A puma named P-22 had to master a suburban commute to find his home in Griffith Park. His name might not be pretty, but the biologist who collared him thinks it fits just right.
As graduation nears, the four students of The Howard Project share the songs that have carried them through the past four years — from "He Has His Hands On You" to India.Arie's "Beautiful Surprise."
For each word starting with "W," think of another word, also starting with "W," that can follow the first to complete a compound word or a familiar two-word phrase.
Once a symbol of the counterculture, pot is now part of the culture. In Colorado, it's part of everyday culture, raising concerns for parents and those working to keep young people away from drugs.
The Boston Marathon bombing two years ago changed how organizers run the annual race. Despite stepped-up security, 1 million fans will be cheering on runners from the sidelines on Monday.
A major rescue operation is underway in the Mediterranean Sea after a migrant ship carrying as many as 700 people capsized Sunday. NPR's Rachel Martin speaks to the U.N.'s Adrian Edwards in Geneva.
NPR's Rachel Martin speaks to author Elizabeth Alexander about her new memoir, The Light of the World.
Talk about a time warp! The iconic VW camper is getting a modern reboot. This time, it's electric.
It's playoff time for basketball and hockey. NPR's Rachel Martin talks the week in sports with Mike Pesca of Slate.com.
The question of what to do about Greece if it defaults on its debts is a topic at World Bank and IMF meetings in Washington this week.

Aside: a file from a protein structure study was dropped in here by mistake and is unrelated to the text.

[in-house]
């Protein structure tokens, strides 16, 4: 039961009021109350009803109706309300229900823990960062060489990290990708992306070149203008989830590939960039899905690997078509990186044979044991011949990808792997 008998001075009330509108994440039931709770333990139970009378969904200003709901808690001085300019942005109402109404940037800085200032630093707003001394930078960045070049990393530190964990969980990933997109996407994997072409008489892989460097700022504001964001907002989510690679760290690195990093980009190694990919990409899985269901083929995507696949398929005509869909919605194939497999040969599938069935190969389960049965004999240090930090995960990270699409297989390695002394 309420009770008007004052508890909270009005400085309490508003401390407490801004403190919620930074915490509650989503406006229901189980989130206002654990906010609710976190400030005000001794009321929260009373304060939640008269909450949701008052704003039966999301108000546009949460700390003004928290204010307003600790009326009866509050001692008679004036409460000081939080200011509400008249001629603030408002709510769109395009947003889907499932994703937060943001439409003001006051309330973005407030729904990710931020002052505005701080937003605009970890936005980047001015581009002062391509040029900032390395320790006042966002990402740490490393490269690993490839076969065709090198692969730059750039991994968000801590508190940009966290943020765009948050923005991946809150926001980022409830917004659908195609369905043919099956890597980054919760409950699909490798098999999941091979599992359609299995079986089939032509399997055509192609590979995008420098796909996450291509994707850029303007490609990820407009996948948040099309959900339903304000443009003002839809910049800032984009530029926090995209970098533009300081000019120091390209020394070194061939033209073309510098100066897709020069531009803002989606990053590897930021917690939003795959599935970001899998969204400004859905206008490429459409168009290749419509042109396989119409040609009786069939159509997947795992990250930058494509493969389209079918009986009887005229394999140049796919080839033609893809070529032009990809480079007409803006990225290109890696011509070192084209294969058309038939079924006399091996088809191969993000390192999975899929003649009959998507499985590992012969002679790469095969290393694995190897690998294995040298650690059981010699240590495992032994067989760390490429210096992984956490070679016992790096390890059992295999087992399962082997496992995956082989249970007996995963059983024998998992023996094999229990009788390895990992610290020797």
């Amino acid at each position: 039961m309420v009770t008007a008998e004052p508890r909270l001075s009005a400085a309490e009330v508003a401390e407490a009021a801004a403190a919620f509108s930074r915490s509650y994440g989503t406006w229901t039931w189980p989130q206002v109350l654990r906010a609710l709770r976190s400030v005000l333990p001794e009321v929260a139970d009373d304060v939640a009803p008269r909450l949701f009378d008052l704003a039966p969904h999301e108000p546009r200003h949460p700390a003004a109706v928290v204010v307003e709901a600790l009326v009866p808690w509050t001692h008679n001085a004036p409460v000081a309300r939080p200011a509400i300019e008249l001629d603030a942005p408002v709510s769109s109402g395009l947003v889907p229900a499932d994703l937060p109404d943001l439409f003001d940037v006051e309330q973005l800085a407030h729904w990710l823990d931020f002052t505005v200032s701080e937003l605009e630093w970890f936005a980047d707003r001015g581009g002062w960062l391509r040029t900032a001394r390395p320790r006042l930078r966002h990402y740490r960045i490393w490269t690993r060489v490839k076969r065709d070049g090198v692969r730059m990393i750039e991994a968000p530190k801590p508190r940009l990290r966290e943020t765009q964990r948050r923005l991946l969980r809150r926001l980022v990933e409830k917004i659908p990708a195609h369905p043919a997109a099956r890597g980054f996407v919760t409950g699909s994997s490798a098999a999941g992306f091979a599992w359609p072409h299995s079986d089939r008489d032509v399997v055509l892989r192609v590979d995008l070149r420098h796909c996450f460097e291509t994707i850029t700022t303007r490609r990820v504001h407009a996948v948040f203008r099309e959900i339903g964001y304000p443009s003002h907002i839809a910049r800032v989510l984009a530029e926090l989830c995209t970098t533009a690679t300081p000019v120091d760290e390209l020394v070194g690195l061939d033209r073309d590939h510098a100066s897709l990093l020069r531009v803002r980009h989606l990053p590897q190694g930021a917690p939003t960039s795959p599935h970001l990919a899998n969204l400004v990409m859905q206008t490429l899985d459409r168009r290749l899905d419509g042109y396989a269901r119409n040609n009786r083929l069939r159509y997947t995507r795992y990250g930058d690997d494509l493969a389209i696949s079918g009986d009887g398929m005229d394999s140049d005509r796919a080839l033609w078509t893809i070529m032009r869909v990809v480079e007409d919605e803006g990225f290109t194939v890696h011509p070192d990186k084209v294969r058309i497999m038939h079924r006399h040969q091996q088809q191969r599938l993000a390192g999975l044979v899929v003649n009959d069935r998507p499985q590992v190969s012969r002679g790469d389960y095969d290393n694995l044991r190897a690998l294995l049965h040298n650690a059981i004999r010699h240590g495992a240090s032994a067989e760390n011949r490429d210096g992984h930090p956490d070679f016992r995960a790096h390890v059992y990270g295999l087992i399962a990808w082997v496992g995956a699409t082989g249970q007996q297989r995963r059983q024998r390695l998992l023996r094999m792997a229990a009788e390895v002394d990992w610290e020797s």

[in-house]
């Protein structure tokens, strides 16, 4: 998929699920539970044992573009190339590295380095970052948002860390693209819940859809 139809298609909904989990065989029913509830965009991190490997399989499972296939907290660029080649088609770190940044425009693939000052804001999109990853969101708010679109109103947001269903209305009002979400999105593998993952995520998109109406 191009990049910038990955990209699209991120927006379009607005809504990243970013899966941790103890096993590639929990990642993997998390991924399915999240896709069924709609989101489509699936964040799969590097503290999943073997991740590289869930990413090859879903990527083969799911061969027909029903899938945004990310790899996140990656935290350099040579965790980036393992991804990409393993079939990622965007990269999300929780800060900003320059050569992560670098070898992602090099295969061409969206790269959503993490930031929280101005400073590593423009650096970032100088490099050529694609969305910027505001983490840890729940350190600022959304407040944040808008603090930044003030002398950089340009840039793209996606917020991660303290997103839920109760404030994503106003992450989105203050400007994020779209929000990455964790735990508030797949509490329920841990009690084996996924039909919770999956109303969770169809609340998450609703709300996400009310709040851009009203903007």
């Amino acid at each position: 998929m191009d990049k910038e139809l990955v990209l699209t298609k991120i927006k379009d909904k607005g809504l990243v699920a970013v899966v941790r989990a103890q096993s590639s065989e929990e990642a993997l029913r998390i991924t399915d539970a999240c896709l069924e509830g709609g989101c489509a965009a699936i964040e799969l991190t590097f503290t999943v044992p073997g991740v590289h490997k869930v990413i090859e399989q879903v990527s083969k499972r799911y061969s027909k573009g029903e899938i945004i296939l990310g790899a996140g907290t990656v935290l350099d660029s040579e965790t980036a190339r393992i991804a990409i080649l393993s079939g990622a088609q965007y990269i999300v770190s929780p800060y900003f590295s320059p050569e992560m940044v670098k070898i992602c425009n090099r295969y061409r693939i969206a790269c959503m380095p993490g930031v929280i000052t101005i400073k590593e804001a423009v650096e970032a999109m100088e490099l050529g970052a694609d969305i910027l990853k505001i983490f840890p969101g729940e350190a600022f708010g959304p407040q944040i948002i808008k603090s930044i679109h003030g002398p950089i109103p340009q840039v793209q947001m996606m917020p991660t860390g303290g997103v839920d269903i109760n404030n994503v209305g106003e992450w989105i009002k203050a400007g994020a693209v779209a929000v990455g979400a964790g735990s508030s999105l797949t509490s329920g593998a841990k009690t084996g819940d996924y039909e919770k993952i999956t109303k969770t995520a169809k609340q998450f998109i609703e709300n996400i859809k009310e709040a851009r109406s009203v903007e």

One year ago, 16 Nepalis guiding climbers up Mount Everest were swept away by a hanging glacier that had peeled off the mountain. It was the worst single accident in the history of Everest.
The U.S. and Saudi Arabia are imposing sanctions on a Pakistan-based charity thought to be funneling money to terror groups. NPR's Rachel Martin speaks with Daniel Glaser at the Treasury Department.
Republican candidates — those who've already declared and those who have yet to — gathered in New Hampshire this weekend to speak to their party. Whose messages resonated? And whose did not?
Twenty years after the bombing in Oklahoma City, the U.S. views security and privacy in a very different way. NPR's Rachel Martin speaks to correspondent Dina Temple-Raston about the changes.
New York musician Noah Wall surreptitiously recorded amateurs fiddling with guitars, pianos, keyboards, drums and more at a Guitar Center. He captured a lot of bad music and some wild ambition.
Writer Kate Bolick says that, growing up, she just assumed she'd get married some day — but it hasn't happened. Her new book looks at five women who upend traditional assumptions about women's lives.